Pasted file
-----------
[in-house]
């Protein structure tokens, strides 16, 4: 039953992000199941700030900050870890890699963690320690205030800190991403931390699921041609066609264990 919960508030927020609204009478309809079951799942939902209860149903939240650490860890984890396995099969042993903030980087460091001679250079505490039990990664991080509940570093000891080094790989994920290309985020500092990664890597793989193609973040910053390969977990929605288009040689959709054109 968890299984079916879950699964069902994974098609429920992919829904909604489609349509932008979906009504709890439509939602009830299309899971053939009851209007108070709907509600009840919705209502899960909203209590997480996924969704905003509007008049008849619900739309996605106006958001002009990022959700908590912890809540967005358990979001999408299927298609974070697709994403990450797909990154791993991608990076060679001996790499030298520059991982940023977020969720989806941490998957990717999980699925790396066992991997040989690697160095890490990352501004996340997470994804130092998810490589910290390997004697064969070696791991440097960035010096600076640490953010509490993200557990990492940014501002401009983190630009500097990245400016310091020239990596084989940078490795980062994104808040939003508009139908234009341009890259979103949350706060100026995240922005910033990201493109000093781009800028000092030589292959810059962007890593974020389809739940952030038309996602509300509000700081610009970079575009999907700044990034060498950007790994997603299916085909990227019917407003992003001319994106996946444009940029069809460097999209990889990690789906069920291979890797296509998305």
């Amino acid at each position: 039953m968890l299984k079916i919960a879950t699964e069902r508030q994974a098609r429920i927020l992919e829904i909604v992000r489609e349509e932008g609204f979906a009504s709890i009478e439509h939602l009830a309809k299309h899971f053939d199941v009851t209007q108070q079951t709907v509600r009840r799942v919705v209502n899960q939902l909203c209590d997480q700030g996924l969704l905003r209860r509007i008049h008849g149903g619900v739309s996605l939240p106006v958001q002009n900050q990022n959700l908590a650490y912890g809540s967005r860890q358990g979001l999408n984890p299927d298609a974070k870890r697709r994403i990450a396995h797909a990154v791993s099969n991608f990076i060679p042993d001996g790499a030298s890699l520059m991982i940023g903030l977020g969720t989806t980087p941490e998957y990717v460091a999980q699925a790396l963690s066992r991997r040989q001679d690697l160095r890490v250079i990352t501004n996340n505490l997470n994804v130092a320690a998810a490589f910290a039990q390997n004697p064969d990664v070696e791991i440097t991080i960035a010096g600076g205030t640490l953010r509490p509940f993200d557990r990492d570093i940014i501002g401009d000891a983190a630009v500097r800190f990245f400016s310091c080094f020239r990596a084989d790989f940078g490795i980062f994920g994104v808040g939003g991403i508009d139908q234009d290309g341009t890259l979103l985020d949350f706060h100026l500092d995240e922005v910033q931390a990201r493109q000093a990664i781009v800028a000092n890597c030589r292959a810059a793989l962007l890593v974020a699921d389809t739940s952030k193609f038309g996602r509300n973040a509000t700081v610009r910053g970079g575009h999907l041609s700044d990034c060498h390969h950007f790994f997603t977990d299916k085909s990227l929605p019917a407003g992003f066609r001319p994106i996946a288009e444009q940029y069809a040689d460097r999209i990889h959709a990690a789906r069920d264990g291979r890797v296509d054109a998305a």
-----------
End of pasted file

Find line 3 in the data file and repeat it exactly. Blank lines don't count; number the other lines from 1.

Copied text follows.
């Amino acid at each position: 039953m968890l299984k079916i919960a879950t699964e069902r508030q994974a098609r429920i927020l992919e829904i909604v992000r489609e349509e932008g609204f979906a009504s709890i009478e439509h939602l009830a309809k299309h899971f053939d199941v009851t209007q108070q079951t709907v509600r009840r799942v919705v209502n899960q939902l909203c209590d997480q700030g996924l969704l905003r209860r509007i008049h008849g149903g619900v739309s996605l939240p106006v958001q002009n900050q990022n959700l908590a650490y912890g809540s967005r860890q358990g979001l999408n984890p299927d298609a974070k870890r697709r994403i990450a396995h797909a990154v791993s099969n991608f990076i060679p042993d001996g790499a030298s890699l520059m991982i940023g903030l977020g969720t989806t980087p941490e998957y990717v460091a999980q699925a790396l963690s066992r991997r040989q001679d690697l160095r890490v250079i990352t501004n996340n505490l997470n994804v130092a320690a998810a490589f910290a039990q390997n004697p064969d990664v070696e791991i440097t991080i960035a010096g600076g205030t640490l953010r509490p509940f993200d557990r990492d570093i940014i501002g401009d000891a983190a630009v500097r800190f990245f400016s310091c080094f020239r990596a084989d790989f940078g490795i980062f994920g994104v808040g939003g991403i508009d139908q234009d290309g341009t890259l979103l985020d949350f706060h100026l500092d995240e922005v910033q931390a990201r493109q000093a990664i781009v800028a000092n890597c030589r292959a810059a793989l962007l890593v974020a699921d389809t739940s952030k193609f038309g996602r509300n973040a509000t700081v610009r910053g970079g575009h999907l041609s700044d990034c060498h390969h950007f790994f997603t977990d299916k085909s990227l929605p019917a407003g992003f066609r001319p994106i996946a288009e444009q940029y069809a040689d460097r999209i990889h959709a990690a789906r069920d264990g291979r890797v296509d054109a998305a």